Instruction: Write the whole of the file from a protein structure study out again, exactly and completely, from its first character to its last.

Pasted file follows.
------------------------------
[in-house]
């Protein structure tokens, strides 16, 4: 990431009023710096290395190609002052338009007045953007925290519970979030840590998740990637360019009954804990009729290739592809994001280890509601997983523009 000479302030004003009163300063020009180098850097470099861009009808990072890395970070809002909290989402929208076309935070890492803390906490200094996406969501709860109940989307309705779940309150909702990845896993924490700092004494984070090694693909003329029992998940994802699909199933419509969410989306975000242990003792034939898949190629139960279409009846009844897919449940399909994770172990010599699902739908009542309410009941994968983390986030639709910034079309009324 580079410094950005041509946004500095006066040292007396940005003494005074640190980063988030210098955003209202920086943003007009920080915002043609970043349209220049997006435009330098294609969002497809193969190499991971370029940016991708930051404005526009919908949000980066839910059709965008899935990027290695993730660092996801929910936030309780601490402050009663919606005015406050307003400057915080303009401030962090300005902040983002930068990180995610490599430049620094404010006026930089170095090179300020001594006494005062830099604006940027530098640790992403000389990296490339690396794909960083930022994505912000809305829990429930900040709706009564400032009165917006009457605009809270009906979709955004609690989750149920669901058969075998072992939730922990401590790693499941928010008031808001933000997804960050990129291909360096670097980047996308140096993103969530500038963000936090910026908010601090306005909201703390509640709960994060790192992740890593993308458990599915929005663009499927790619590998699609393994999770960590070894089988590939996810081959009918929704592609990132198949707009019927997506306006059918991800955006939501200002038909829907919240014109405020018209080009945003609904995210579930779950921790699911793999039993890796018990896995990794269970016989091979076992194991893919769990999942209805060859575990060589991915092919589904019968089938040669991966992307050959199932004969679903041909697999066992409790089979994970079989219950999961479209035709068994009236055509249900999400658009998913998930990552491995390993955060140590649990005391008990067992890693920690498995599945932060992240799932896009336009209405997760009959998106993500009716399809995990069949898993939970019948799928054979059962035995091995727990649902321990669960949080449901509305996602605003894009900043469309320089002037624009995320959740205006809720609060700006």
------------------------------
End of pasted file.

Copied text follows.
[in-house]
């Protein structure tokens, strides 16, 4: 990431009023710096290395190609002052338009007045953007925290519970979030840590998740990637360019009954804990009729290739592809994001280890509601997983523009 000479302030004003009163300063020009180098850097470099861009009808990072890395970070809002909290989402929208076309935070890492803390906490200094996406969501709860109940989307309705779940309150909702990845896993924490700092004494984070090694693909003329029992998940994802699909199933419509969410989306975000242990003792034939898949190629139960279409009846009844897919449940399909994770172990010599699902739908009542309410009941994968983390986030639709910034079309009324 580079410094950005041509946004500095006066040292007396940005003494005074640190980063988030210098955003209202920086943003007009920080915002043609970043349209220049997006435009330098294609969002497809193969190499991971370029940016991708930051404005526009919908949000980066839910059709965008899935990027290695993730660092996801929910936030309780601490402050009663919606005015406050307003400057915080303009401030962090300005902040983002930068990180995610490599430049620094404010006026930089170095090179300020001594006494005062830099604006940027530098640790992403000389990296490339690396794909960083930022994505912000809305829990429930900040709706009564400032009165917006009457605009809270009906979709955004609690989750149920669901058969075998072992939730922990401590790693499941928010008031808001933000997804960050990129291909360096670097980047996308140096993103969530500038963000936090910026908010601090306005909201703390509640709960994060790192992740890593993308458990599915929005663009499927790619590998699609393994999770960590070894089988590939996810081959009918929704592609990132198949707009019927997506306006059918991800955006939501200002038909829907919240014109405020018209080009945003609904995210579930779950921790699911793999039993890796018990896995990794269970016989091979076992194991893919769990999942209805060859575990060589991915092919589904019968089938040669991966992307050959199932004969679903041909697999066992409790089979994970079989219950999961479209035709068994009236055509249900999400658009998913998930990552491995390993955060140590649990005391008990067992890693920690498995599945932060992240799932896009336009209405997760009959998106993500009716399809995990069949898993939970019948799928054979059962035995091995727990649902321990669960949080449901509305996602605003894009900043469309320089002037624009995320959740205006809720609060700006």